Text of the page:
A lot going on in the world since I last checked in. My husband of two decades, Ben Gillum, celebrated five years of cancer remission in January. 👯 As you can imagine, I am filled with the deepest gratitude to all the medical professionals and researchers who saved Ben’s life. Here’s a picture I took of Ben last fall with one of my monarch babies on his noggin. How’s this for a hair plug?:
Ben‘s a real estate professional with Keller-Williams here in Asheville. If you’re looking to buy or sell a home in Western North Carolina, give him a call (828-989-2815). Shout-out to my sweet potato!
Someone asked me recently if the Botanical Gardens is responsible for the “English Ivy Kills Trees” signs that have popped up all over Asheville. Ha! Guerrilla marketing campaigns are not our style. However, as the spokeswoman of MonarchLover.org, I certainly approve of this effort to educate the public about English ivy.
The introduction of non-native English ivy has resulted in so much damage in our yards and countrysides, crowding out native plants and, yes, killing trees. It twines up trees damaging bark and making the tree more susceptible to rot and disease. It weighs down the branches and shades out a tree’s leaves from the sun.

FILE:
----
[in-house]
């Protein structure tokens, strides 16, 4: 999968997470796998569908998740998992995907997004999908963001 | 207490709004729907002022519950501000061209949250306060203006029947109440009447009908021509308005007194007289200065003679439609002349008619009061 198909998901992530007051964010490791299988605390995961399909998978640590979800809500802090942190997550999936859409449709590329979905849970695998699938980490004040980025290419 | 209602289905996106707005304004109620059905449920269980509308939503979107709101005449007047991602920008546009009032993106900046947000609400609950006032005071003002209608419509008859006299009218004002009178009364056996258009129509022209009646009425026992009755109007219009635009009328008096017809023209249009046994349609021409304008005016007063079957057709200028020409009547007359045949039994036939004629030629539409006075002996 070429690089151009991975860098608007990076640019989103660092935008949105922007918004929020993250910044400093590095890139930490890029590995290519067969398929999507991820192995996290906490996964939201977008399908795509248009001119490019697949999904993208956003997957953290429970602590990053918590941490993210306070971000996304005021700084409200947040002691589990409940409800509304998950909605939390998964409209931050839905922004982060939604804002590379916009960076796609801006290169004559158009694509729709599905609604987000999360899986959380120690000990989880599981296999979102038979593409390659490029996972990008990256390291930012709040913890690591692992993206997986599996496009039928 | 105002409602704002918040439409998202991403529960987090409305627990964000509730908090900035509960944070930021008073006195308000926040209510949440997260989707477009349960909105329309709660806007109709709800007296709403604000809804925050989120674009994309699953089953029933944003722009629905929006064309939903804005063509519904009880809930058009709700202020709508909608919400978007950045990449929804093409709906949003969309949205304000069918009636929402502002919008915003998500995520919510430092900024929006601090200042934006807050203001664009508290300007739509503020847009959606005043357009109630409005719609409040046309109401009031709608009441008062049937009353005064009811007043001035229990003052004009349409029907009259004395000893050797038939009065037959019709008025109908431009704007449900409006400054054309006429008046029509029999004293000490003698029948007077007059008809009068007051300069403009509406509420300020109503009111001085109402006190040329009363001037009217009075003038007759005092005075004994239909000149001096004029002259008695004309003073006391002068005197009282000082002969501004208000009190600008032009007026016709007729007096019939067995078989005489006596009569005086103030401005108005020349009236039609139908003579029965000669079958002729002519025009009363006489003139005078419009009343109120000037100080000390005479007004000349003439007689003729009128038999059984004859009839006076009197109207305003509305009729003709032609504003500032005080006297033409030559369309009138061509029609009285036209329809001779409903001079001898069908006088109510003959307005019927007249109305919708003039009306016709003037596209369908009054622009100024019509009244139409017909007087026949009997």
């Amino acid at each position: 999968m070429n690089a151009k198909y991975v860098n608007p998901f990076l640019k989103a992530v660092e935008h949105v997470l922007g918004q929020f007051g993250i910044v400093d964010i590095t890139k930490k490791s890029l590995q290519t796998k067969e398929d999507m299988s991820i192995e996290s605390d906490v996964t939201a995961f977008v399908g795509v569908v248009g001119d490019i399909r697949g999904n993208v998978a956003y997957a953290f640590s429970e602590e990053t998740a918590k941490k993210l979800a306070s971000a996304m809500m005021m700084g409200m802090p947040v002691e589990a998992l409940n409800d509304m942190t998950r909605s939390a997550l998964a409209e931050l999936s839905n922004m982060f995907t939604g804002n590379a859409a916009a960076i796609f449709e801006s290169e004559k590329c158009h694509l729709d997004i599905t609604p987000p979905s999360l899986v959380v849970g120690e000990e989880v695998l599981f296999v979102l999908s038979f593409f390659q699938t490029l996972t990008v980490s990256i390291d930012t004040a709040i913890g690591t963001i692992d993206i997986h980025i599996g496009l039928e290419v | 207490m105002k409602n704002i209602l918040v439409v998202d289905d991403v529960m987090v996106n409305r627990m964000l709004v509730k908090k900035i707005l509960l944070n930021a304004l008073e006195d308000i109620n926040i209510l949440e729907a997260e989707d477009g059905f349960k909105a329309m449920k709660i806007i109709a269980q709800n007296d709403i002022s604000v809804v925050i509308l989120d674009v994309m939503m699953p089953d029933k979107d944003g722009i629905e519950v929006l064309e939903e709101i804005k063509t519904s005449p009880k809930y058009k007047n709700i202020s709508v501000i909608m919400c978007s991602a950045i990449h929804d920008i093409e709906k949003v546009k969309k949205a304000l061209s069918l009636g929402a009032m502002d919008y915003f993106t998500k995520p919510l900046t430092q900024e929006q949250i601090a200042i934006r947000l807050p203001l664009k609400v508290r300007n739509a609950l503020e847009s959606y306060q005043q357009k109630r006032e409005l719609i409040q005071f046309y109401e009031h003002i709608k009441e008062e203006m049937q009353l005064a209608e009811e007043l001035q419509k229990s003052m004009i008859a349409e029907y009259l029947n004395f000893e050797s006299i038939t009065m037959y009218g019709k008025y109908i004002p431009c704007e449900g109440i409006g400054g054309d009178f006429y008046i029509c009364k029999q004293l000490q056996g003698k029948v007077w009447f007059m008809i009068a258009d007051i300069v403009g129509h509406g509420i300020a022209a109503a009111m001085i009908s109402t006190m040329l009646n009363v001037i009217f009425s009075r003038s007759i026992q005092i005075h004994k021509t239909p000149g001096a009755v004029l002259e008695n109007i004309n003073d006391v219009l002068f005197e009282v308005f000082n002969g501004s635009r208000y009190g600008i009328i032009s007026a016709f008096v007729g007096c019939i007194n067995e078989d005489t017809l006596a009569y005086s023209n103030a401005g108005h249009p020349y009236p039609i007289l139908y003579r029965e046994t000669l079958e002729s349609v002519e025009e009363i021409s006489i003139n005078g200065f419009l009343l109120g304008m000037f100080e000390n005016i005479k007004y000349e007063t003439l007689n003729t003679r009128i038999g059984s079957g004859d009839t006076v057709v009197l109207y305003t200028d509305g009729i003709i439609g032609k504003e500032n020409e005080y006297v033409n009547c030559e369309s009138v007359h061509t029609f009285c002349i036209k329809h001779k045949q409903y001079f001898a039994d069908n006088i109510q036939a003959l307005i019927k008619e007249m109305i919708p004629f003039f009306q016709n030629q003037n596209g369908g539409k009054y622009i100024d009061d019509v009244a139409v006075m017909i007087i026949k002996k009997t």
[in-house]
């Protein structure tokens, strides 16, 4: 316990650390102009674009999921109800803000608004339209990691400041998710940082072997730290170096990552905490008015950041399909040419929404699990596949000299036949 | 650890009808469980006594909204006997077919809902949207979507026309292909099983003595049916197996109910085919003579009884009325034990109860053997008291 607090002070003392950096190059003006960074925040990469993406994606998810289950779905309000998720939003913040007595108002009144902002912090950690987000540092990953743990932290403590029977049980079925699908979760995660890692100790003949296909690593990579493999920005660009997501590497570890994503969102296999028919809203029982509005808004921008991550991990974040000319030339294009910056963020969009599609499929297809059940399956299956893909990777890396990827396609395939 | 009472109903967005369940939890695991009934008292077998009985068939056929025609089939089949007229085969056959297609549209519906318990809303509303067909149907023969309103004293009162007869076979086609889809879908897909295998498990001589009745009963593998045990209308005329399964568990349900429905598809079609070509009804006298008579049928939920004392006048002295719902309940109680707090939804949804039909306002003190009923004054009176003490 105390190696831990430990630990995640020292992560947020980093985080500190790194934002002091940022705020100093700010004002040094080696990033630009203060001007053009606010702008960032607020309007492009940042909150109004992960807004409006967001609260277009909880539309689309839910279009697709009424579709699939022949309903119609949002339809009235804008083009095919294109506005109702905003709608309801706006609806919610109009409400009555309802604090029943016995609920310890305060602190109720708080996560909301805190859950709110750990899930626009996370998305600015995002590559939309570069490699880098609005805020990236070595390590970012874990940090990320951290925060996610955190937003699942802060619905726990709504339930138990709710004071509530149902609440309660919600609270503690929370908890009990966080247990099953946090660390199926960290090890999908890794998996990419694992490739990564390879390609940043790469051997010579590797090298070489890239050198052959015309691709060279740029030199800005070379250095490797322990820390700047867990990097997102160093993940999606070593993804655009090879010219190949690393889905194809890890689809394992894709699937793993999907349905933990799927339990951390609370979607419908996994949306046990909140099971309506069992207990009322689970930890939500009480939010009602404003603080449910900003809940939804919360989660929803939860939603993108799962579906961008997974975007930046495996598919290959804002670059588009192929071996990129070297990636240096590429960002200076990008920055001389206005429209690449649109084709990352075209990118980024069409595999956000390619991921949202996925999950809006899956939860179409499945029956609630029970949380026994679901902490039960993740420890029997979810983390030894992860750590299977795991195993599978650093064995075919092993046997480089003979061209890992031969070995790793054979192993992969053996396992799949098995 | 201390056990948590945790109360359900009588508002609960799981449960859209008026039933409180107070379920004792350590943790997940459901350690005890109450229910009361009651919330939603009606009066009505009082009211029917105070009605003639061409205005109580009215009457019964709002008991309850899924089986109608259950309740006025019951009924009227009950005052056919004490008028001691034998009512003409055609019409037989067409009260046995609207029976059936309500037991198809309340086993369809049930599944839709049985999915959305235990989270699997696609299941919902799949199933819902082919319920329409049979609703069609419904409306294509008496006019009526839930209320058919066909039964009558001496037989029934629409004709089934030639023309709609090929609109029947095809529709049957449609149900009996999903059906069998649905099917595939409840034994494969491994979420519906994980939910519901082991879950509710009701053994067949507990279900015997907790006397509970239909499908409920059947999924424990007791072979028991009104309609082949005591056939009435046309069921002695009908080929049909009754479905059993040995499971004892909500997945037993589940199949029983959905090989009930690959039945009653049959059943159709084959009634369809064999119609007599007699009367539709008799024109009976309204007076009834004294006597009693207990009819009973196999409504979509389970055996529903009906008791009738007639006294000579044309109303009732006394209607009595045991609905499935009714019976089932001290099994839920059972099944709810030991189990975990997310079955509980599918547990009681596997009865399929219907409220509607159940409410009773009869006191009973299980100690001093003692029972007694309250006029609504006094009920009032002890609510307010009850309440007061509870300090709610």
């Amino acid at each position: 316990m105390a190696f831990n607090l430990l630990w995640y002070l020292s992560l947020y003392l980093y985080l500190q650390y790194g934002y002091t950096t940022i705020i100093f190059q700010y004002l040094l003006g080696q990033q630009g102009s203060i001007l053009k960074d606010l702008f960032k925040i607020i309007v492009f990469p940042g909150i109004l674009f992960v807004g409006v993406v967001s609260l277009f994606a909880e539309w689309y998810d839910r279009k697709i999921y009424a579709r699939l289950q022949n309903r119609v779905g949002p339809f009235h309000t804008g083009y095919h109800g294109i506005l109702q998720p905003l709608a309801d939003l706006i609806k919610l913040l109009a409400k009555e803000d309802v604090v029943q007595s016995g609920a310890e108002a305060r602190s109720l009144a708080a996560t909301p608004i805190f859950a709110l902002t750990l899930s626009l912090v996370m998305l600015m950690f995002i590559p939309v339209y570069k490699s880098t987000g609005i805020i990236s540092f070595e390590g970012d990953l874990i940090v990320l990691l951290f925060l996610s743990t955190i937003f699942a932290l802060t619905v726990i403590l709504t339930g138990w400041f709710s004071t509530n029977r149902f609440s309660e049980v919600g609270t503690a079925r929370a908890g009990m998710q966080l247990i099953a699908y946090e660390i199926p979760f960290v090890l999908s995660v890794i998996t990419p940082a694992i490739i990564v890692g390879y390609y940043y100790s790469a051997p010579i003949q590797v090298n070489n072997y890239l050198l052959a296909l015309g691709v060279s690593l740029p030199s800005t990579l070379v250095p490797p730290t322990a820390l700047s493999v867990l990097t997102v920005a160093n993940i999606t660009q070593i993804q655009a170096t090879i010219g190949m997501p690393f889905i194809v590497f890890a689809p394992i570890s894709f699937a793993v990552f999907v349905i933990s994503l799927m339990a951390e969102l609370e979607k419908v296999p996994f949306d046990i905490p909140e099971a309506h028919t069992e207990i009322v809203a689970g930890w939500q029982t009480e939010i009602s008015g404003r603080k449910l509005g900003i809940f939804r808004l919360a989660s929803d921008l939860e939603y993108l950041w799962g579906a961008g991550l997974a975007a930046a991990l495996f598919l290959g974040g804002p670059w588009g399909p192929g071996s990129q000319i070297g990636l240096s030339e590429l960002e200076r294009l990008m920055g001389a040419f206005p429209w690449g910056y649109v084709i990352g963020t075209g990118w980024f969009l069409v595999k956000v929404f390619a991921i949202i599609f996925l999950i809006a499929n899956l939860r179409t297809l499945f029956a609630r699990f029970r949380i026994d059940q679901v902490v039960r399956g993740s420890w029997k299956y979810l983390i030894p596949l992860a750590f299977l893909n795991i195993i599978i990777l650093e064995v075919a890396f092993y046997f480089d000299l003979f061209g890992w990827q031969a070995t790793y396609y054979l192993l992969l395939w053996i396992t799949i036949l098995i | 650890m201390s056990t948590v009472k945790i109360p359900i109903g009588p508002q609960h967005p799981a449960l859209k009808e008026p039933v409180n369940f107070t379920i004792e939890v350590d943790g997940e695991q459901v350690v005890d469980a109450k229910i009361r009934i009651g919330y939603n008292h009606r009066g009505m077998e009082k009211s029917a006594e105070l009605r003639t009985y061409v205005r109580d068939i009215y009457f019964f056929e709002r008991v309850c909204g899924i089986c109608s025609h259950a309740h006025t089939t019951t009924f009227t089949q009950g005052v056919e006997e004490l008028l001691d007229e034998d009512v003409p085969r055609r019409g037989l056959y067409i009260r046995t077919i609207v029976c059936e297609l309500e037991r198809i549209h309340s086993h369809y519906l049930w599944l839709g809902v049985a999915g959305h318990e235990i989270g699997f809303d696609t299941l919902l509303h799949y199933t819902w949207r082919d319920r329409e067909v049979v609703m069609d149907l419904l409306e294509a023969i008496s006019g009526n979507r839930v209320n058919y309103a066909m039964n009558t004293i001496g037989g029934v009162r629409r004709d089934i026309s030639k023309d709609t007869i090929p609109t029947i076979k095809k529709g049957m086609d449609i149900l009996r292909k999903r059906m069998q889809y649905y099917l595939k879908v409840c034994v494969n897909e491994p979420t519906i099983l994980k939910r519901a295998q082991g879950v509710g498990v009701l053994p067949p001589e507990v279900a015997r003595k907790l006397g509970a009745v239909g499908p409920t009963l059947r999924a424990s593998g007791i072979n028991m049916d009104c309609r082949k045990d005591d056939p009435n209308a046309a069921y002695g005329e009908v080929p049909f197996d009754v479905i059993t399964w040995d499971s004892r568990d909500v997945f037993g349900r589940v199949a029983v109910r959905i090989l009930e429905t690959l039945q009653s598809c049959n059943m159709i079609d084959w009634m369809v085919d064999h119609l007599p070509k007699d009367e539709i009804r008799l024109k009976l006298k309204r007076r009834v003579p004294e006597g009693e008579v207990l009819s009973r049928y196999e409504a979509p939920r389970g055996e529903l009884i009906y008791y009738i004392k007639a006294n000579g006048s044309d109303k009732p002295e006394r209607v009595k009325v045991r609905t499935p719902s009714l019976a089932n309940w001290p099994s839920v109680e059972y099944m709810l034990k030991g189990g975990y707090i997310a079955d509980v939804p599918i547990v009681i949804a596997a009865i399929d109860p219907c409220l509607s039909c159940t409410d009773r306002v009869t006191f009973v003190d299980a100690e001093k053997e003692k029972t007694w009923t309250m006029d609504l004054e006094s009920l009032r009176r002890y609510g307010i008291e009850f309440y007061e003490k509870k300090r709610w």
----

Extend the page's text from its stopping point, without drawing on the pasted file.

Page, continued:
Winter is a great time to tackle English Ivy.
For one thing, you’re less likely to get into poison ivy in the winter, but wear gloves, anyway. The poison ivy is still out there, and English ivy gives some people contact dermatitis. Below is a tree that I’m adopting for ivy removal. After reading up on ivy removal at the city of Portland’s NO IVY LEAGUE website, I’ve learned the best way to tackle this beast. the site even has a nice brief video on the topic — visit them online here.
I’m not going to reinvent the wheel when you can look on their site to learn the details on proper ivy erradication. However, I will give you a brief synopsis: don’t pull the vines from the tree! Ivy cements itself to the trunk and pulling it off can damage the bark and harm the tree. Instead, girdle the ivy by cutting it at the bottom of the trunk and a point three feet above the bottom cut. Then, around the bottom, create a “lifesaver,” by pulling all the ivy roots within a three-foot circle all the way around the trunk of the tree. It’s a very satisfying and gratifying task to save a tree. Until next time, cheers!